Tuesday, July 29, 2014
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What to do about spam calls and texts

A new Pew study shows the magnitude of these largely illegal hassles.

What to do about spam calls and texts

I rarely get spam calls or texts on my cell phone, but apparently I'm pretty lucky. A new study by the Pew Internet & American Life Project, which my colleague Sam Wood writes about here, says that two-thirds of cellphone users report having gotten unwanted marketing calls, and that two-thirds of text users have gotten cellphone spam.

Even worse, more than 1 in 4 smartphone owners report getting unwanted sales or marketing calls "at least weekly," and a similar proportion of texters receive spam messages with that same alarming frequency.

The report, which you can read here, also says many cellphone owners experience problems with slow downloads and dropped calls - the latter a complaint that goes back to the early days of cellphone adoption and that, to be fair, is correlated with our increased expectations for service quality. Still, more than a third of smartphone users, and 28 percent of all cellphone owners, report suffering dropped calls "at least weekly." More than 1 in 10 suffer dropped calls at least once a day - which is probably how I'd answer the question regarding my AT&T iPhone service.

The Pew study offers a good opportunity to clarify one point: Most of those spam calls and texts are illegal. But unless you report them, the spammers will continue to act with impunity.

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Three key points:

  1. If you've registered your cell number on the national Do Not Call registry established nearly a decade ago by the Federal Trade Commission and the Federal Communications Commission, telemarketing calls to it are illegal, with the usual handful of exceptions. (Want to register? Call 1-888-382-1222. But remember that registrations no longer expire.)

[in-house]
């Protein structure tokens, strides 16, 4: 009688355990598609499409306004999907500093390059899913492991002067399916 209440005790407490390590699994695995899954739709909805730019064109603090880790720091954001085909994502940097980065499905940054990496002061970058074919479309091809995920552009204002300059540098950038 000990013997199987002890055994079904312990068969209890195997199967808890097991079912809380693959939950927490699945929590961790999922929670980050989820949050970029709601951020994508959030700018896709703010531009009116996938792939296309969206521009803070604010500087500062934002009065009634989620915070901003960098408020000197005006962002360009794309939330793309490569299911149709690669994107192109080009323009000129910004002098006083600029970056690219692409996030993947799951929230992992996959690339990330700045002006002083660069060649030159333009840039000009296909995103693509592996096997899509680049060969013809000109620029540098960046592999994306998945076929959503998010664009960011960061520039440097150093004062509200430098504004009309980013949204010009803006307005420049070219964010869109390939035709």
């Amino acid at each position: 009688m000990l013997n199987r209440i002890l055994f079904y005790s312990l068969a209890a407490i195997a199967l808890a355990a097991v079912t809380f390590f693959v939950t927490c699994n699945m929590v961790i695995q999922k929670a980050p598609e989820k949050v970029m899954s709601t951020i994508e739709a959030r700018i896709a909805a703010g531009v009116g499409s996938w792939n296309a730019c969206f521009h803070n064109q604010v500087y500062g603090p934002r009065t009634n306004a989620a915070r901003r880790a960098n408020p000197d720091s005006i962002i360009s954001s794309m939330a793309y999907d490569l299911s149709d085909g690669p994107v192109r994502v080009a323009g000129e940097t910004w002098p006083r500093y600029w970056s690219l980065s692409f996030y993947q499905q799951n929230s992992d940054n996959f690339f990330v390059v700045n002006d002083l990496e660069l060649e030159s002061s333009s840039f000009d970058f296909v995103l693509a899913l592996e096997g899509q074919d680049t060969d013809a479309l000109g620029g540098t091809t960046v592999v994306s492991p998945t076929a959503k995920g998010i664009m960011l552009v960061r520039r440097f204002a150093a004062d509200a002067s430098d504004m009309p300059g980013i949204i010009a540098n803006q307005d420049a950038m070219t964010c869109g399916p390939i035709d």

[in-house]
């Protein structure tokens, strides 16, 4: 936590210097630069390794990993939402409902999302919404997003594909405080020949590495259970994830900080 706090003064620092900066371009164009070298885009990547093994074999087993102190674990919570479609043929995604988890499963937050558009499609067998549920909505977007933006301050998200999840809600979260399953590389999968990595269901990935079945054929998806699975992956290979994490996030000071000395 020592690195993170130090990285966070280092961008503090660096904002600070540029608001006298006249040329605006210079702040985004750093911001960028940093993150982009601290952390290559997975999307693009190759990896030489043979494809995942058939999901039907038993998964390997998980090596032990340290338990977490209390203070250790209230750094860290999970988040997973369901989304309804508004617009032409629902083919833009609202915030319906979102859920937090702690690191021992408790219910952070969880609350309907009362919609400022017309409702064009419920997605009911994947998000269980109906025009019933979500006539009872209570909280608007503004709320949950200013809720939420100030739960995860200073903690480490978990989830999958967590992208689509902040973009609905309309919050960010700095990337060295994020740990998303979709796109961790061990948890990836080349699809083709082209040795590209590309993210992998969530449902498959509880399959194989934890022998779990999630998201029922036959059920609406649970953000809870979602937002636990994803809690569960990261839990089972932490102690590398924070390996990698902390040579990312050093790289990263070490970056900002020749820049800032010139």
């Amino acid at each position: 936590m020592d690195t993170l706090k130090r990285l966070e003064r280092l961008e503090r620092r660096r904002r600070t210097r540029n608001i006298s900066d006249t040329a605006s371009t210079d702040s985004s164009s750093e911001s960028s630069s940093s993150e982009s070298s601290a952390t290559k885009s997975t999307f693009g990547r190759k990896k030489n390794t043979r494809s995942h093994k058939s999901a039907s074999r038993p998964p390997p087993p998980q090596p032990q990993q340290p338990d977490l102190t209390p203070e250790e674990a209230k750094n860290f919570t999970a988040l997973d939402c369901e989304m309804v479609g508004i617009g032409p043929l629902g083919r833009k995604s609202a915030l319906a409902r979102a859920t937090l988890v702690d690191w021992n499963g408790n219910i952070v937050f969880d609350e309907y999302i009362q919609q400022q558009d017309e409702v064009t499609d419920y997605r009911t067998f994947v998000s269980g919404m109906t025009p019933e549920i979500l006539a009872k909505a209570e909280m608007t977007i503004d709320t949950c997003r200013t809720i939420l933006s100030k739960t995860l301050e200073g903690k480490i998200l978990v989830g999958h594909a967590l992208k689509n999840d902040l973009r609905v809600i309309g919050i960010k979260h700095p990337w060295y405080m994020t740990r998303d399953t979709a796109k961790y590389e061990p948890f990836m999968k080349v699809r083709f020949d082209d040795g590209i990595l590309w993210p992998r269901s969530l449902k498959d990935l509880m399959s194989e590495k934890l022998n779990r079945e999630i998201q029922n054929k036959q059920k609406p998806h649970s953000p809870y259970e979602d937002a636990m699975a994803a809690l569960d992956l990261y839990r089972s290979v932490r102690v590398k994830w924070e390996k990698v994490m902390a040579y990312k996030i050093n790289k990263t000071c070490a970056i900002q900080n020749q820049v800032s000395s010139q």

2. Even if you haven't placed your number on the Do Not Call registry, automated "robo-calls" to it are illegal, anyway. The FCC says here that "it is unlawful for any person to make any call (other than a call made for emergency purposes or made with express prior consent) using any automatic telephone dialing system or any artificial or prerecorded voice message to any telephone number assigned to a paging service, mobile telephone service or any service for which the called party is charged for the call."
  3. Spam texts have been barred since 2005: The FCC says here that its rules "prohibit sending unwanted commercial email messages to wireless devices without prior permission."

Sadly, there's something of a cat-and-mouse game between the spammers and the government, and some potential mouse holes in the rules: For instance, the FCC says: "The FCC’s ban covers messages sent to cell phones and pagers, if the message uses an Internet address that includes an Internet domain name (usually the part of the address after the individual or electronic mailbox name and the '@' symbol). The FCC’s ban does not cover 'short messages,' typically sent from one mobile phone to another, that do not use an Internet address. Also, the FCC’s ban does not cover email messages that you have forwarded from your computer to your wireless device (but the FTC’s rules may restrict such messages)."

Want to fight back? Here's how. The FCC says to complain if you receive:

  • an unwanted commercial message sent to a wireless device; or
  • a telephone solicitation made to a wireless device for which the phone number is registered on the national Do-Not-Call list; or
  • any autodialed text message on your wireless device, or an unwanted commercial message to a non-wireless device from a telecommunications company or advertising a telecommunications company’s products or services.

You can file an FCC complaint using this online complaint tool. (Click on: "Telemarketing, Prerecorded Messages, Caller ID Spoofing, and Do-Not-Call.") You can also file by calling the FCC’s Consumer Center at 1-888-CALL-FCC (1-888-225-5322) (or 1-888-TELL-FCC for TTY). If you want to complain by mail, look here for instructions.

Jeff Gelles Inquirer Business Columnist
About this blog

Jeff Gelles, who writes the Inquirer's weekly Consumer 14.0 and Tech Life columns, takes a broad look at the marketplace of goods, services, and ideas.

Reach Jeff at jgelles@phillynews.com.

Jeff Gelles Inquirer Business Columnist
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